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> Music and Health
 Posted: Aug 26 2010, 08:00 AM
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Interesting articles talking about music in general can be a sort of alternative medicine for different health issues!!

Article 1:

Research has shown that music has a profound effect on your body and psyche. In fact, there’s a growing field of health care known as Music Therapy, which uses music to heal. Those who practice music therapy are finding a benefit in using music to help cancer patients, children with ADD, and others, and even hospitals are beginning to use music and music therapy to help with pain management, to help ward off depression, to promote movement, to calm patients, to ease muscle tension, and for many other benefits that music and music therapy can bring. This is not surprising, as music affects the body and mind in many powerful ways. The following are some of effects of music, which help to explain the effectiveness of music therapy:
Brain Waves: Research has shown that music with a strong beat can stimulate brainwaves to resonate in sync with the beat, with faster beats bringing sharper concentration and more alert thinking, and a slower tempo promoting a calm, meditative state. Also, research has found that the change in brainwave activity levels that music can bring can also enable the brain to shift speeds more easily on its own as needed, which means that music can bring lasting benefits to your state of mind, even after you’ve stopped listening.
Breathing and Heart Rate: With alterations in brainwaves comes changes in other bodily functions. Those governed by the autonomic nervous system, such as breathing and heart rate can also be altered by the changes music can bring. This can mean slower breathing, slower heart rate, and an activation of the relaxation response, among other things. This is why music and music therapy can help counteract or prevent the damaging effects of chronic stress, greatly promoting not only relaxation, but health.
State of Mind: Music can also be used to bring a more positive state of mind, helping to keep depression and anxiety at bay. This can help prevent the stress response from wreaking havoc on the body, and can help keep creativity and optimism levels higher, bringing many other benefits.
Other Benefits: Music has also been found to bring many other benefits, such as lowering blood pressure (which can also reduce the risk of stroke and other health problems over time), boost immunity, ease muscle tension, and more. With so many benefits and such profound physical effects, it’s no surprise that so many are seeing music as an important tool to help the body in staying (or becoming) healthy.
Using Music Therapy:
With all these benefits that music can carry, it's no surprise that music therapy is growing in popularity. For more information on music therapy, visit the American Music Therapy Association's website.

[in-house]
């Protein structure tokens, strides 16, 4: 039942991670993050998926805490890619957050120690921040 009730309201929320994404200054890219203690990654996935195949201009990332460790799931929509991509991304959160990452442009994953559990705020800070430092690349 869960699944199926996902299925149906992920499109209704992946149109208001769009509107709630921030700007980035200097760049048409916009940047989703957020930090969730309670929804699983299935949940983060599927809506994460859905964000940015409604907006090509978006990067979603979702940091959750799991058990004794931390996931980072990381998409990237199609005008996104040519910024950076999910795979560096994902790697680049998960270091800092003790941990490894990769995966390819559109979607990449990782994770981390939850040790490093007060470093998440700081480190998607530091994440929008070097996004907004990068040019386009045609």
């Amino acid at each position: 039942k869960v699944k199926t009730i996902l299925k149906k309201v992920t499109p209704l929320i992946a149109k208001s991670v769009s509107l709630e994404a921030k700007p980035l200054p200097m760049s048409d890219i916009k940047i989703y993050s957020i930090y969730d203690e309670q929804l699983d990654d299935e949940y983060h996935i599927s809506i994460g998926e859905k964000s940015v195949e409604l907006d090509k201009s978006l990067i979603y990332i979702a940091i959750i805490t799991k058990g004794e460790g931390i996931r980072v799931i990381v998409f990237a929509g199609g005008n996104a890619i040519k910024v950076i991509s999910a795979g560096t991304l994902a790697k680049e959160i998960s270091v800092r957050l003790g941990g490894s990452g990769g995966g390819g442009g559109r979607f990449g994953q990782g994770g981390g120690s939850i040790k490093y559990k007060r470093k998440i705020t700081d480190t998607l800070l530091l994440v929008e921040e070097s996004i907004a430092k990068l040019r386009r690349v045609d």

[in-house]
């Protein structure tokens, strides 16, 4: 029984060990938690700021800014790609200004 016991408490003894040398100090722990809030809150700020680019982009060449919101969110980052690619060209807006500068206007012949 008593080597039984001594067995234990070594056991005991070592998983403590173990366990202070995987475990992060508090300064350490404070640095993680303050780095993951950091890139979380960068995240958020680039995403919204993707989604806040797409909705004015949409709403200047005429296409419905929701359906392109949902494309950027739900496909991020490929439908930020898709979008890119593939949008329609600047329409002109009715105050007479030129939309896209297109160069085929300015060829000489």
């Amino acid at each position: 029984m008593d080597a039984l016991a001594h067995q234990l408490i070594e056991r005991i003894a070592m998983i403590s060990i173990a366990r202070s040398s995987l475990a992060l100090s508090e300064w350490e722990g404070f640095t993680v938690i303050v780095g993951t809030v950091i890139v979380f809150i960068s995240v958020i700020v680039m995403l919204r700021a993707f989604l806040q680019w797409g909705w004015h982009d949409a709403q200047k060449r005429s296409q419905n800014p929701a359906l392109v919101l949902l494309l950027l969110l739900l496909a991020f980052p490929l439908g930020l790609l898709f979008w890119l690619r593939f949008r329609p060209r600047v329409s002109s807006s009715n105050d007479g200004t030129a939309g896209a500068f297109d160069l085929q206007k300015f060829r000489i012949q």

Using Music On Your Own:
While music therapy is an important discipline, you can also achieve benefits from music on your own. This article on music, relaxation and stress management can explain more of how music can be an especially effective tool for stress management, and can be used in dailly life.

Article 2

I Love Music
So what do you do when you are beyond exhausted and laying in bed trying to pass the time? I try to find things to do that take no real energy, but that bring me enjoyment and elevate my mood. Which brings me to MUSIC!

What a wonderful invention the MP3 player is. With it I can download my favorite old-school songs and classify them according to what type of rest objective I am trying to achieve. For example if I have to rest but feel like being more lively, I have my favorite upbeat songs to listen to. If I'm trying to unwind to go to sleep I have more mellow songs to relax me. I seem to be stuck somewhere between the 70's and early 2000 when it comes to my music. I like all types including country, so that gives me plenty to chose from, but I don't find too much modern music that thrills me. Guess I'm getting old.

It was interesting trying to decide on my current MP3, so many choices out there. Of course the Ipod was the best known, seems you aren't cool unless you have one, but since I'm not trying to impress anyone I decided to compare different brands based on what I like to accomplish when I listen to music. I went with Sony's Walkman MP3 4MB since it comes with a FM radio and a great stereo sound. I really love to hear the bass and the Walkman comes with adjustable bass levels to my liking. It is very small compared to the ipod but as long as the sound is BIG I don't mind.

So now I have a collection of CD's, I found Amazon had the best prices on a consistent basis, for on-line CD purchases, and their downloads are comparable in price to itunes, but I get my downloads from another source that I discovered simply by listening to an area newsbroadcast.


The Lala website was featured on my local news channel. It didn't take me long to decide to give them a try when I heard they gave you 50 songs for FREE! After that you only pay .99 cents or less for any downloads you make or any songs you listen to more than once. Since I like old-school songs, I usually only pay .79 for my downloads. The one downside I found is that my favorite Eagles song wasn't available. I assume they will have it soon though since they get new songs on a regular basis.

Thus far, I have had no problems with Lala. I keep a small amount of funds available on their site for download purposes. With CD's and downloads in hand, or should I say, in player, I have such a nice variety of my fav's at my disposal at any time.

Lala is currently one of the contenders for a Best 100 award at Cnet. They now have a library of over 6 million songs at their site.

While I purchased my Walkman from Amazon, later I found that Walmart had it about ten dollars cheaper, which is what made me remember to include Walmart in my price searches after that.

With music that I love now easily at hand, I began investigating audio files I could download as well. Sometimes my fatigue is so bad concentration is difficult, but at other times I'm able to listen to something besides music like audio files or pod casts.